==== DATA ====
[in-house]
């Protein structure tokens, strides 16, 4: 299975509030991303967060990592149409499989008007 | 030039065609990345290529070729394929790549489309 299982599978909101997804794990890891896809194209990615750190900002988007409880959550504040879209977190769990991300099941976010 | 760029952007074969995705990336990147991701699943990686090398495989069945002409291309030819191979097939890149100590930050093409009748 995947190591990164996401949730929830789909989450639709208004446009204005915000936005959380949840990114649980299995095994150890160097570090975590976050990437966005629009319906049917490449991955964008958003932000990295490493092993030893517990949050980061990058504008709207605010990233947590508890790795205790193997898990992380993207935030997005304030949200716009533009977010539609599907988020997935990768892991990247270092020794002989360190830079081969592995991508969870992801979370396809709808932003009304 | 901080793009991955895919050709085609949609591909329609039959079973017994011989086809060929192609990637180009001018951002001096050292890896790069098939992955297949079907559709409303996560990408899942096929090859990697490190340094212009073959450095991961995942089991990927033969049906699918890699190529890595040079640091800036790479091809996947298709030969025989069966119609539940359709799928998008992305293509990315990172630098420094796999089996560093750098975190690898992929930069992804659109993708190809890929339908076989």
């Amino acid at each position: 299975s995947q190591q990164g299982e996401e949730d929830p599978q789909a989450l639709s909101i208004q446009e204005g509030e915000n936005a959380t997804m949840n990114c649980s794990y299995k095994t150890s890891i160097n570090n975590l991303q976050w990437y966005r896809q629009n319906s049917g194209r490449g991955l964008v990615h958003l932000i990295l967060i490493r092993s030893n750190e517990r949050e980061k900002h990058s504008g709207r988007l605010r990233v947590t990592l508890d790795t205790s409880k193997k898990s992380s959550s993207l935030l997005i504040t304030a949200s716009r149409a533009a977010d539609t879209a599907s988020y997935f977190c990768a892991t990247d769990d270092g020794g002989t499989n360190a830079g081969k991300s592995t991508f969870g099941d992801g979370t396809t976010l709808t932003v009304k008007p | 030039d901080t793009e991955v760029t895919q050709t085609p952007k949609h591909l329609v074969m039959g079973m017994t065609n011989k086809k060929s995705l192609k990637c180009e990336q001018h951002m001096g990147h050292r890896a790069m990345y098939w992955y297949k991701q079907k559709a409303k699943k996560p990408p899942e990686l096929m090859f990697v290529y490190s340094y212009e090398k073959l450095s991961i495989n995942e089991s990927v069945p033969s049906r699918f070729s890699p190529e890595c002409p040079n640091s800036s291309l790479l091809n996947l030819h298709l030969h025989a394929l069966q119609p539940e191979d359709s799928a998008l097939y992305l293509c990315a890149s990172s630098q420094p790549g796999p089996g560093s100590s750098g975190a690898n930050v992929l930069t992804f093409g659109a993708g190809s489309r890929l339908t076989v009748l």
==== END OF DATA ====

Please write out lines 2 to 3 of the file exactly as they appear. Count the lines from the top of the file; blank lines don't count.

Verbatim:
């Protein structure tokens, strides 16, 4: 299975509030991303967060990592149409499989008007 | 030039065609990345290529070729394929790549489309 299982599978909101997804794990890891896809194209990615750190900002988007409880959550504040879209977190769990991300099941976010 | 760029952007074969995705990336990147991701699943990686090398495989069945002409291309030819191979097939890149100590930050093409009748 995947190591990164996401949730929830789909989450639709208004446009204005915000936005959380949840990114649980299995095994150890160097570090975590976050990437966005629009319906049917490449991955964008958003932000990295490493092993030893517990949050980061990058504008709207605010990233947590508890790795205790193997898990992380993207935030997005304030949200716009533009977010539609599907988020997935990768892991990247270092020794002989360190830079081969592995991508969870992801979370396809709808932003009304 | 901080793009991955895919050709085609949609591909329609039959079973017994011989086809060929192609990637180009001018951002001096050292890896790069098939992955297949079907559709409303996560990408899942096929090859990697490190340094212009073959450095991961995942089991990927033969049906699918890699190529890595040079640091800036790479091809996947298709030969025989069966119609539940359709799928998008992305293509990315990172630098420094796999089996560093750098975190690898992929930069992804659109993708190809890929339908076989």
């Amino acid at each position: 299975s995947q190591q990164g299982e996401e949730d929830p599978q789909a989450l639709s909101i208004q446009e204005g509030e915000n936005a959380t997804m949840n990114c649980s794990y299995k095994t150890s890891i160097n570090n975590l991303q976050w990437y966005r896809q629009n319906s049917g194209r490449g991955l964008v990615h958003l932000i990295l967060i490493r092993s030893n750190e517990r949050e980061k900002h990058s504008g709207r988007l605010r990233v947590t990592l508890d790795t205790s409880k193997k898990s992380s959550s993207l935030l997005i504040t304030a949200s716009r149409a533009a977010d539609t879209a599907s988020y997935f977190c990768a892991t990247d769990d270092g020794g002989t499989n360190a830079g081969k991300s592995t991508f969870g099941d992801g979370t396809t976010l709808t932003v009304k008007p | 030039d901080t793009e991955v760029t895919q050709t085609p952007k949609h591909l329609v074969m039959g079973m017994t065609n011989k086809k060929s995705l192609k990637c180009e990336q001018h951002m001096g990147h050292r890896a790069m990345y098939w992955y297949k991701q079907k559709a409303k699943k996560p990408p899942e990686l096929m090859f990697v290529y490190s340094y212009e090398k073959l450095s991961i495989n995942e089991s990927v069945p033969s049906r699918f070729s890699p190529e890595c002409p040079n640091s800036s291309l790479l091809n996947l030819h298709l030969h025989a394929l069966q119609p539940e191979d359709s799928a998008l097939y992305l293509c990315a890149s990172s630098q420094p790549g796999p089996g560093s100590s750098g975190a690898n930050v992929l930069t992804f093409g659109a993708g190809s489309r890929l339908t076989v009748l």